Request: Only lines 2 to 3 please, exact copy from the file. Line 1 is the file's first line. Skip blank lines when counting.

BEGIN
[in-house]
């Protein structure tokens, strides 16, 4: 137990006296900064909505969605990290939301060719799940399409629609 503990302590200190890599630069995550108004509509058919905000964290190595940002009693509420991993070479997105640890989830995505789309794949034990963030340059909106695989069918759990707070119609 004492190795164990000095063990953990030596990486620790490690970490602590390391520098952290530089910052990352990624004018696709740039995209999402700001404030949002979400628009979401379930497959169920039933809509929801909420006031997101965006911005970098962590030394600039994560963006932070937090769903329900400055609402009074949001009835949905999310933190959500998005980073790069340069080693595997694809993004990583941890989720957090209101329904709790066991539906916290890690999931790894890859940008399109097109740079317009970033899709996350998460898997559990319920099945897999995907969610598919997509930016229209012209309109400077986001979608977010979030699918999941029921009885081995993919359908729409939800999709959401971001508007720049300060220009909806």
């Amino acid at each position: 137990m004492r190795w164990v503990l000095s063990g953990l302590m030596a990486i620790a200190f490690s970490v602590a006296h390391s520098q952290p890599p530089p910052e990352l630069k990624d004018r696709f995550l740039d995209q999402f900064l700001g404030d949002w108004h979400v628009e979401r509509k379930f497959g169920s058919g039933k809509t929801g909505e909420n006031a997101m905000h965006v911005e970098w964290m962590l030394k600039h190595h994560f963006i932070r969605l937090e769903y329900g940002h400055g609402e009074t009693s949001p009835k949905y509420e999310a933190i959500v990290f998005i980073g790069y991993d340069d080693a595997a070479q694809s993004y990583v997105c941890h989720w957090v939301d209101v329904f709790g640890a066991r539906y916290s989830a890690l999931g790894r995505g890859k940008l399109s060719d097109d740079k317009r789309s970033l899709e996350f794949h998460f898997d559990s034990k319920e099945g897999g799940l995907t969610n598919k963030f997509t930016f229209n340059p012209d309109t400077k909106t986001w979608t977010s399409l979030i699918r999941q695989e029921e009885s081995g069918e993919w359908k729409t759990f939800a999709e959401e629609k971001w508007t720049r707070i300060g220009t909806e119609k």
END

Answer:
């Protein structure tokens, strides 16, 4: 137990006296900064909505969605990290939301060719799940399409629609 503990302590200190890599630069995550108004509509058919905000964290190595940002009693509420991993070479997105640890989830995505789309794949034990963030340059909106695989069918759990707070119609 004492190795164990000095063990953990030596990486620790490690970490602590390391520098952290530089910052990352990624004018696709740039995209999402700001404030949002979400628009979401379930497959169920039933809509929801909420006031997101965006911005970098962590030394600039994560963006932070937090769903329900400055609402009074949001009835949905999310933190959500998005980073790069340069080693595997694809993004990583941890989720957090209101329904709790066991539906916290890690999931790894890859940008399109097109740079317009970033899709996350998460898997559990319920099945897999995907969610598919997509930016229209012209309109400077986001979608977010979030699918999941029921009885081995993919359908729409939800999709959401971001508007720049300060220009909806």
């Amino acid at each position: 137990m004492r190795w164990v503990l000095s063990g953990l302590m030596a990486i620790a200190f490690s970490v602590a006296h390391s520098q952290p890599p530089p910052e990352l630069k990624d004018r696709f995550l740039d995209q999402f900064l700001g404030d949002w108004h979400v628009e979401r509509k379930f497959g169920s058919g039933k809509t929801g909505e909420n006031a997101m905000h965006v911005e970098w964290m962590l030394k600039h190595h994560f963006i932070r969605l937090e769903y329900g940002h400055g609402e009074t009693s949001p009835k949905y509420e999310a933190i959500v990290f998005i980073g790069y991993d340069d080693a595997a070479q694809s993004y990583v997105c941890h989720w957090v939301d209101v329904f709790g640890a066991r539906y916290s989830a890690l999931g790894r995505g890859k940008l399109s060719d097109d740079k317009r789309s970033l899709e996350f794949h998460f898997d559990s034990k319920e099945g897999g799940l995907t969610n598919k963030f997509t930016f229209n340059p012209d309109t400077k909106t986001w979608t977010s399409l979030i699918r999941q695989e029921e009885s081995g069918e993919w359908k729409t759990f939800a999709e959401e629609k971001w508007t720049r707070i300060g220009t909806e119609k």